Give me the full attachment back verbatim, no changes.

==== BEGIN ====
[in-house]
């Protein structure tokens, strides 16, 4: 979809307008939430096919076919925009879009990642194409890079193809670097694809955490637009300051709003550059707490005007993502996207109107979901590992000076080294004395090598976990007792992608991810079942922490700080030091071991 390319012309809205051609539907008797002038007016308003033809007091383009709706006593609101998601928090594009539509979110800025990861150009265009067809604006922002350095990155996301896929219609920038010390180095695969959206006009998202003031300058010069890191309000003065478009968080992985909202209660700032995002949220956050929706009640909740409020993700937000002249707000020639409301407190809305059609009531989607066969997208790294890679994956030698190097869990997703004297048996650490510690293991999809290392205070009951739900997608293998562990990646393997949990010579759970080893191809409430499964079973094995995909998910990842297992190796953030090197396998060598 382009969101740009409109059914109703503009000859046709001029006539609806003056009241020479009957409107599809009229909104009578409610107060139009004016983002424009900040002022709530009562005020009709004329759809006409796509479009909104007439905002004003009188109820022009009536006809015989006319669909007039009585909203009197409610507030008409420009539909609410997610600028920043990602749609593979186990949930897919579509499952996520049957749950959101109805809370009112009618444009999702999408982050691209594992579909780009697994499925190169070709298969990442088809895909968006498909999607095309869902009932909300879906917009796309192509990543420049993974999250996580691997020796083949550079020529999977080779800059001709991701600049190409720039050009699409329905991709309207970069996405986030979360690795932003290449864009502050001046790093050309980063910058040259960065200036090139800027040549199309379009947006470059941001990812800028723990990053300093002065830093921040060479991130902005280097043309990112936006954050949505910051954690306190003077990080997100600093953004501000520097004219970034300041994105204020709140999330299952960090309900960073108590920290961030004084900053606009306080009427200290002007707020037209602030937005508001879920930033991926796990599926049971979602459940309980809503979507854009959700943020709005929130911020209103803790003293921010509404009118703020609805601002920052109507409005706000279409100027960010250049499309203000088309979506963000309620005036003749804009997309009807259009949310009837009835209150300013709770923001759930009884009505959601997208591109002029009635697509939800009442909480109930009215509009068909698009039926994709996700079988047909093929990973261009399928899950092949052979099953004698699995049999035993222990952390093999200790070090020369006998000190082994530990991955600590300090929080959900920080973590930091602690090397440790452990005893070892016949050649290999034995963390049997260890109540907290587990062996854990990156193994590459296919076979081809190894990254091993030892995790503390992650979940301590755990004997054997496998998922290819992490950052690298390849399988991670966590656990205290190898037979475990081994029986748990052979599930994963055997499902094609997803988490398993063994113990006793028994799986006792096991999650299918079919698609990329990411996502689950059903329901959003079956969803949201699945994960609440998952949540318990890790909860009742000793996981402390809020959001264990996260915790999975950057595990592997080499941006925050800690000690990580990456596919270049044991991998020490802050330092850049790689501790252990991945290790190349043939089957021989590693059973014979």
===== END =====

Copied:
[in-house]
């Protein structure tokens, strides 16, 4: 979809307008939430096919076919925009879009990642194409890079193809670097694809955490637009300051709003550059707490005007993502996207109107979901590992000076080294004395090598976990007792992608991810079942922490700080030091071991 390319012309809205051609539907008797002038007016308003033809007091383009709706006593609101998601928090594009539509979110800025990861150009265009067809604006922002350095990155996301896929219609920038010390180095695969959206006009998202003031300058010069890191309000003065478009968080992985909202209660700032995002949220956050929706009640909740409020993700937000002249707000020639409301407190809305059609009531989607066969997208790294890679994956030698190097869990997703004297048996650490510690293991999809290392205070009951739900997608293998562990990646393997949990010579759970080893191809409430499964079973094995995909998910990842297992190796953030090197396998060598 382009969101740009409109059914109703503009000859046709001029006539609806003056009241020479009957409107599809009229909104009578409610107060139009004016983002424009900040002022709530009562005020009709004329759809006409796509479009909104007439905002004003009188109820022009009536006809015989006319669909007039009585909203009197409610507030008409420009539909609410997610600028920043990602749609593979186990949930897919579509499952996520049957749950959101109805809370009112009618444009999702999408982050691209594992579909780009697994499925190169070709298969990442088809895909968006498909999607095309869902009932909300879906917009796309192509990543420049993974999250996580691997020796083949550079020529999977080779800059001709991701600049190409720039050009699409329905991709309207970069996405986030979360690795932003290449864009502050001046790093050309980063910058040259960065200036090139800027040549199309379009947006470059941001990812800028723990990053300093002065830093921040060479991130902005280097043309990112936006954050949505910051954690306190003077990080997100600093953004501000520097004219970034300041994105204020709140999330299952960090309900960073108590920290961030004084900053606009306080009427200290002007707020037209602030937005508001879920930033991926796990599926049971979602459940309980809503979507854009959700943020709005929130911020209103803790003293921010509404009118703020609805601002920052109507409005706000279409100027960010250049499309203000088309979506963000309620005036003749804009997309009807259009949310009837009835209150300013709770923001759930009884009505959601997208591109002029009635697509939800009442909480109930009215509009068909698009039926994709996700079988047909093929990973261009399928899950092949052979099953004698699995049999035993222990952390093999200790070090020369006998000190082994530990991955600590300090929080959900920080973590930091602690090397440790452990005893070892016949050649290999034995963390049997260890109540907290587990062996854990990156193994590459296919076979081809190894990254091993030892995790503390992650979940301590755990004997054997496998998922290819992490950052690298390849399988991670966590656990205290190898037979475990081994029986748990052979599930994963055997499902094609997803988490398993063994113990006793028994799986006792096991999650299918079919698609990329990411996502689950059903329901959003079956969803949201699945994960609440998952949540318990890790909860009742000793996981402390809020959001264990996260915790999975950057595990592997080499941006925050800690000690990580990456596919270049044991991998020490802050330092850049790689501790252990991945290790190349043939089957021989590693059973014979």